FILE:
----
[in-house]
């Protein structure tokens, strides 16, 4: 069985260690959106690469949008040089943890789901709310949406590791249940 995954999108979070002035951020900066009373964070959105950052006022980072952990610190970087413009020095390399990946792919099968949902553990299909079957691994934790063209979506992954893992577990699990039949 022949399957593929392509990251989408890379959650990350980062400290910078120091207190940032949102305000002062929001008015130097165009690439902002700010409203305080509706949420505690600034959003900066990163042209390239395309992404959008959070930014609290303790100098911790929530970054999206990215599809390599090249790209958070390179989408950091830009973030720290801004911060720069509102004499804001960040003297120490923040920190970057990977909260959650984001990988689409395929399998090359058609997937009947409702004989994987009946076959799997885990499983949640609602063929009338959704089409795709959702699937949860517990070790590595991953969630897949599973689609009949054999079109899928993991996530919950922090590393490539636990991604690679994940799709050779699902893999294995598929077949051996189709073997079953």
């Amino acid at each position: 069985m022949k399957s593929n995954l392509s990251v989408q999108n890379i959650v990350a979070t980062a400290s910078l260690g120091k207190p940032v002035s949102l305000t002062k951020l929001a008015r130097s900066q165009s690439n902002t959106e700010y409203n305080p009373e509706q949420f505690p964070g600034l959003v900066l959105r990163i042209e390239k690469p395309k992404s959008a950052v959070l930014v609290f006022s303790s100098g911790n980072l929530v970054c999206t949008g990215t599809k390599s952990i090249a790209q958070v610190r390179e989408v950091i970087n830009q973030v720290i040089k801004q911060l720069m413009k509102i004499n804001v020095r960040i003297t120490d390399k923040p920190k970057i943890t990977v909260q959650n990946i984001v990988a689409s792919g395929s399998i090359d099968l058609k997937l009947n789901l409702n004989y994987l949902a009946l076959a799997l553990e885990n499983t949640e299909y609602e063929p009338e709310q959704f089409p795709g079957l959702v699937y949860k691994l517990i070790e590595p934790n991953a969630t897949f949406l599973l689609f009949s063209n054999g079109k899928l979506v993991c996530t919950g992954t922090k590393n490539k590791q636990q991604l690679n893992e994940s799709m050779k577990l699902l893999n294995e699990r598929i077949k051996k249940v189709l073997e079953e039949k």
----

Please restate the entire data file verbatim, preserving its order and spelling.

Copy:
[in-house]
């Protein structure tokens, strides 16, 4: 069985260690959106690469949008040089943890789901709310949406590791249940 995954999108979070002035951020900066009373964070959105950052006022980072952990610190970087413009020095390399990946792919099968949902553990299909079957691994934790063209979506992954893992577990699990039949 022949399957593929392509990251989408890379959650990350980062400290910078120091207190940032949102305000002062929001008015130097165009690439902002700010409203305080509706949420505690600034959003900066990163042209390239395309992404959008959070930014609290303790100098911790929530970054999206990215599809390599090249790209958070390179989408950091830009973030720290801004911060720069509102004499804001960040003297120490923040920190970057990977909260959650984001990988689409395929399998090359058609997937009947409702004989994987009946076959799997885990499983949640609602063929009338959704089409795709959702699937949860517990070790590595991953969630897949599973689609009949054999079109899928993991996530919950922090590393490539636990991604690679994940799709050779699902893999294995598929077949051996189709073997079953």
């Amino acid at each position: 069985m022949k399957s593929n995954l392509s990251v989408q999108n890379i959650v990350a979070t980062a400290s910078l260690g120091k207190p940032v002035s949102l305000t002062k951020l929001a008015r130097s900066q165009s690439n902002t959106e700010y409203n305080p009373e509706q949420f505690p964070g600034l959003v900066l959105r990163i042209e390239k690469p395309k992404s959008a950052v959070l930014v609290f006022s303790s100098g911790n980072l929530v970054c999206t949008g990215t599809k390599s952990i090249a790209q958070v610190r390179e989408v950091i970087n830009q973030v720290i040089k801004q911060l720069m413009k509102i004499n804001v020095r960040i003297t120490d390399k923040p920190k970057i943890t990977v909260q959650n990946i984001v990988a689409s792919g395929s399998i090359d099968l058609k997937l009947n789901l409702n004989y994987l949902a009946l076959a799997l553990e885990n499983t949640e299909y609602e063929p009338e709310q959704f089409p795709g079957l959702v699937y949860k691994l517990i070790e590595p934790n991953a969630t897949f949406l599973l689609f009949s063209n054999g079109k899928l979506v993991c996530t919950g992954t922090k590393n490539k590791q636990q991604l690679n893992e994940s799709m050779k577990l699902l893999n294995e699990r598929i077949k051996k249940v189709l073997e079953e039949k």